Coaxing owner, tenant to save fuel

Bostonians, like other Americans, know this is no time to sit around and wait for Washington to crank out a new national energy-saving program.

So in two separate instances, people in the Boston area have banded together to convince banks to provide low-interest loans for homeowners and landlords to conserve energy.

One nonprofit organization has set up a plan that coaxes landlords and tenants to conserve energy in apartment buildings -- using ''rebates'' from the lending bank and other incentives.

Another group, taking aim at fuel bills that take huge bites out of homeowners' monthly budgets, has talked three banks into providing energy-conservation loans at 5 percent below market rate.

The common denominator: Both local groups forge a partnership between government and banks, making possible low-interest loans to save energy.

Actually, the federal government already has acted to spur the interest of banks in such agreements. A powerful incentive for banks - apart from the obvious public relations value -- is the Community Reinvestment Act, a 1977 federal law that requires them to meet credit needs in the communities they serve. Bank requests to merge or open a new branch have been denied on the basis of not fulfilling the demands of this act.

But when the Citizen's Conservation Corporation (CCC), an nonprofit group based in Boston, wanted to spur energy conservation in multifamily housing, it had to promote yet another kind of cooperation: between tenant and landlord.

The CCC project provides a tenant rebate that gives a direct incentive to apartment dwellers to save energy. Although homeowners want to cut their monthly fuel bills, landlords are often tempted to simply pass on spiraling fuel costs to renters, and tenants have little interest in weatherizing buildings they don't own.

For the landlord, the program is designed so that his annual costs during the length of the loan -- including his fuel costs -- won't exceed what he would have spent on fuel alone. Then, after the loan has been repaid, the landlord has both lower fuel costs and a more-valuable, energy-efficient building.

This is how the plan works: CCC energy consultants perform an energy audit on the building to determine what weatherization is needed. The bank, in this case the Shawmut Bank of Boston, checks the building owner's credit. If eligible, the owner is loaned the money for energy-saving improvements at five points below the going rate of 18 percent for a home improvement loan. CCC guarantees the loan and contracts out for the work, which might include insulation, caulking, storm windows, and new or improved fuel burners. Every month the bank collects a payment from the landlord that include three elements: (1) it pays off part of the landlord's loan; (2) it pays the fuel bill; (3) it pays rebates to tenants based on their fuel savings -- the more they save, the bigger the rebate.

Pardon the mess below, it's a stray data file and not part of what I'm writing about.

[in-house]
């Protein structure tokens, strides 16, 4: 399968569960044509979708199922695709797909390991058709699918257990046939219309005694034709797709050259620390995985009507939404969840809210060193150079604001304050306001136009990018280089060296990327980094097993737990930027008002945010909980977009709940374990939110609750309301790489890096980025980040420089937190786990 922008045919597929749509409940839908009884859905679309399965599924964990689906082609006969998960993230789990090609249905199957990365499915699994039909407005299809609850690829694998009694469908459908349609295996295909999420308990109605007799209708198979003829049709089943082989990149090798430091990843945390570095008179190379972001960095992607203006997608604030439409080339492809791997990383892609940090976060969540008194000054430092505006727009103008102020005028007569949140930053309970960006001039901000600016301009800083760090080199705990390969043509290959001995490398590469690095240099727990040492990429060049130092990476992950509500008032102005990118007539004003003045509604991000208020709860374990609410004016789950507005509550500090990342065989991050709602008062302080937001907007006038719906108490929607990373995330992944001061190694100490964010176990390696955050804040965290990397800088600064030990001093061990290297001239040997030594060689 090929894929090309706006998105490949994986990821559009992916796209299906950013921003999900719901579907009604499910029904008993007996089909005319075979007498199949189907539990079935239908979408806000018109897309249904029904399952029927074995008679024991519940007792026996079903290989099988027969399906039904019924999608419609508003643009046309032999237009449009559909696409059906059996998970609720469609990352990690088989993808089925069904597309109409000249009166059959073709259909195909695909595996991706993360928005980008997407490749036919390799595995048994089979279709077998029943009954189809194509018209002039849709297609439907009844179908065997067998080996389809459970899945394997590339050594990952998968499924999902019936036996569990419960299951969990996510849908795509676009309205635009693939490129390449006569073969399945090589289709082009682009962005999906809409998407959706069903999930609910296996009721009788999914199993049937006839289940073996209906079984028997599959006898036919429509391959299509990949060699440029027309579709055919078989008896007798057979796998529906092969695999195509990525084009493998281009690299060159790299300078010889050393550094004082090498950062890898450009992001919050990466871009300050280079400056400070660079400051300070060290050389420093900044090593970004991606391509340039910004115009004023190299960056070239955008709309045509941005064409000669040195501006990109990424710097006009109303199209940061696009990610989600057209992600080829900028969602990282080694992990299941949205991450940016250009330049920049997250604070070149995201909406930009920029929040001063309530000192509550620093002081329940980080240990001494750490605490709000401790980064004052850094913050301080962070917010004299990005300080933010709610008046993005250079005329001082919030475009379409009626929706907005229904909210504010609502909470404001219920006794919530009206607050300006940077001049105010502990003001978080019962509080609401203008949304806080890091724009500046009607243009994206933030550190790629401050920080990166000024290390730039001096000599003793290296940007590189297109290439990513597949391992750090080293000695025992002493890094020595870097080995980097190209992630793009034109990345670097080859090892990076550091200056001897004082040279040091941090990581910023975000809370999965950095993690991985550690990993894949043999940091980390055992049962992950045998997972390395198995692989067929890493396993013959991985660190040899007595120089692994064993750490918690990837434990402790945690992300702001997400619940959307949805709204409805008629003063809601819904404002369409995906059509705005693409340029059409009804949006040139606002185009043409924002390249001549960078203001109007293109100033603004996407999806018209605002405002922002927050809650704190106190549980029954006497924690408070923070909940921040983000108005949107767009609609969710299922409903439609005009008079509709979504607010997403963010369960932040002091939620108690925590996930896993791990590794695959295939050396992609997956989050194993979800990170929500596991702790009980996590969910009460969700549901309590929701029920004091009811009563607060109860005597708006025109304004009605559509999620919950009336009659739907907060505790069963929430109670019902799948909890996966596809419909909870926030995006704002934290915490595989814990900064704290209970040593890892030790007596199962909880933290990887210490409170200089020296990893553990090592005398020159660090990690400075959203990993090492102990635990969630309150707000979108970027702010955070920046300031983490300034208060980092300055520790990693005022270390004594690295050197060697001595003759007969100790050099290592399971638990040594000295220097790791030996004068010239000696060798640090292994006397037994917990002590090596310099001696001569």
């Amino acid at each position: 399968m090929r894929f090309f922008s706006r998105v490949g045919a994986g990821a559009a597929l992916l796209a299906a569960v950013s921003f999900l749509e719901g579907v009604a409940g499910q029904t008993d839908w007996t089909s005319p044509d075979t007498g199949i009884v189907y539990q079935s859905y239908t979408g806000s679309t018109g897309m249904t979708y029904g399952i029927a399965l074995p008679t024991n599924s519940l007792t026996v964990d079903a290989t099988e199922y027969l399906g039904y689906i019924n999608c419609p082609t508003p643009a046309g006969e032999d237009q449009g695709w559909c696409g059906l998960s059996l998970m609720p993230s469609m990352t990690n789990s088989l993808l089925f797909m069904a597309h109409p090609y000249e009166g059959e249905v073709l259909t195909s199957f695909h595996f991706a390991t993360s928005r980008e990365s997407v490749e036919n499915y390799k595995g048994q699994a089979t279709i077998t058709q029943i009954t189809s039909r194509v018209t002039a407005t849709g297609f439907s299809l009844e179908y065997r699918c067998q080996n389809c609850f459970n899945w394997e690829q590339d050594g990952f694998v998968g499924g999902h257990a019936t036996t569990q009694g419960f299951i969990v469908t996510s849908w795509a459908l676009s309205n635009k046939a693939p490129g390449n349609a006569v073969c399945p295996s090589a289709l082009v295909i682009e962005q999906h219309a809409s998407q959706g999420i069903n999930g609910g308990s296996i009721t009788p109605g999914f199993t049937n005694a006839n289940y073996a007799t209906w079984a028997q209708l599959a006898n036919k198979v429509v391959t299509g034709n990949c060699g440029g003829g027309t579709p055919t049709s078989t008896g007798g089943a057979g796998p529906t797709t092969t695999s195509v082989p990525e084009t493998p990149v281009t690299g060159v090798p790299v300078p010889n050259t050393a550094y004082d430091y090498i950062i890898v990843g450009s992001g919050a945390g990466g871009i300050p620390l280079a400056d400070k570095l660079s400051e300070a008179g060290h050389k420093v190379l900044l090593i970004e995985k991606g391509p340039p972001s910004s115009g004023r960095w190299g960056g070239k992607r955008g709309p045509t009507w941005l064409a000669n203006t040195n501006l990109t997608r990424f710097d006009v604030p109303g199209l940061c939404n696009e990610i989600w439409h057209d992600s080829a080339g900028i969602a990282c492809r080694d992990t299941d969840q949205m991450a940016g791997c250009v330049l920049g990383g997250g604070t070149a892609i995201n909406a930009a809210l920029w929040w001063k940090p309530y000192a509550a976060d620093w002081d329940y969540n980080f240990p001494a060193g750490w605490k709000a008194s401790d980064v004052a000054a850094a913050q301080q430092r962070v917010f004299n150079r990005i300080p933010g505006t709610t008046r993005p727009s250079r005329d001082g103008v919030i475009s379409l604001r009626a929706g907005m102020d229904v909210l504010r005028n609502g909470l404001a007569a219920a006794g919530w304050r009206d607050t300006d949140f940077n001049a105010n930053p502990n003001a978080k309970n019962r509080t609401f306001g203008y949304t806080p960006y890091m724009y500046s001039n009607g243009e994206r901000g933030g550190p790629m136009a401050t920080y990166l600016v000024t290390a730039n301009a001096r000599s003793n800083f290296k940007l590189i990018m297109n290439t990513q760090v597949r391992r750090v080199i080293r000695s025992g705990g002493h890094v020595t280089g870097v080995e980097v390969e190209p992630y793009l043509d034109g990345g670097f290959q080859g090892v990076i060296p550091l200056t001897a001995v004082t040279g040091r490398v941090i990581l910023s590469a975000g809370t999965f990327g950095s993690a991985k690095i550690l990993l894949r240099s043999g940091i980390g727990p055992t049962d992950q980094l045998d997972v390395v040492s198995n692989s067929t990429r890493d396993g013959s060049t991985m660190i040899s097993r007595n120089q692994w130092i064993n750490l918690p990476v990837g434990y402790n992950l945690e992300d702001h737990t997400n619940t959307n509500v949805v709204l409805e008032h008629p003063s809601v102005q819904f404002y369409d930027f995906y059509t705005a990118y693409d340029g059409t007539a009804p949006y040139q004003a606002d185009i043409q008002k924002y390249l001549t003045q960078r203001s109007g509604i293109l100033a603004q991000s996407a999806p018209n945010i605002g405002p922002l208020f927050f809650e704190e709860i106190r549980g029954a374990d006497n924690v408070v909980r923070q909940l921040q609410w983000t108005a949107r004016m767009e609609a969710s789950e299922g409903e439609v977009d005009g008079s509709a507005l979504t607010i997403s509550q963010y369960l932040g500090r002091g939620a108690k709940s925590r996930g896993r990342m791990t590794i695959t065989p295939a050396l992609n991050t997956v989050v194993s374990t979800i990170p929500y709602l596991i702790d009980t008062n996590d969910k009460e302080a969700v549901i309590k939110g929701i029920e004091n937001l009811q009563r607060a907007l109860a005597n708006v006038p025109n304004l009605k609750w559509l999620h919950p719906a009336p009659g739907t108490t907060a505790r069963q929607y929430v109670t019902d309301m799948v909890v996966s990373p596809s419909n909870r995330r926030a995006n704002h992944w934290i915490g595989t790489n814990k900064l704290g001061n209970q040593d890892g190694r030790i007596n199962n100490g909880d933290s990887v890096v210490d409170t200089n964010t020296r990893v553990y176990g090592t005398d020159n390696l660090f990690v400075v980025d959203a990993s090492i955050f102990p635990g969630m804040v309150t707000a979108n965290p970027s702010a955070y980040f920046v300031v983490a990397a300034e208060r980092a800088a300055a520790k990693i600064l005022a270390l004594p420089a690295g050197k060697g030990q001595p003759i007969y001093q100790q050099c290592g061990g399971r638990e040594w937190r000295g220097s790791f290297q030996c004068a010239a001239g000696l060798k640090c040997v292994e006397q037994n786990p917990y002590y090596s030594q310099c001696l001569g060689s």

The bank also helps to educate the landlord and his tenants on how to save fuel, says community investment officer Anne Crowley of the Shawmut Bank of Boston.

CCC used a $100,000 grant from its nonprofit parent organization, the Citizen's Energy Corporation (set up by Robert Kennedy's son, Joseph Kennedy II) , plus a $312,000 grant from Chevron to cover start-up costs. CCC general manager Steven Rothstein says the program has about 50 buildings under way in the Boston area now, and has plans to expand to three other Massachusetts cities.

Meanwhile, in the Boston suburb of Newton, Mass., an Energy Savers Loan Program sprang from energy information ''parties'' held last year by members of the Newton Citizens Commission on Energy at which an energy auditor gave talks and slide shows. Some 1,500 families took part.

With interest piqued, a commission subgroup next set out to find low-cost loans to help finance energy-saving improvements.

Both the city treasurer and the Chamber of Commerce helped set up meetings with local bankers. The upshot: Three of the eight local savings institutions have committed a total of $250,000 to loan out at five points below the going FHA rate.

Commission vice-president Barbara Kopans claims that not only can residents pay for the $1,000-$2,000 loans out of the monthly savings on fuel, but the interest paid on the loan can be deducted from federal taxes. An energy tax credit also can be claimed.

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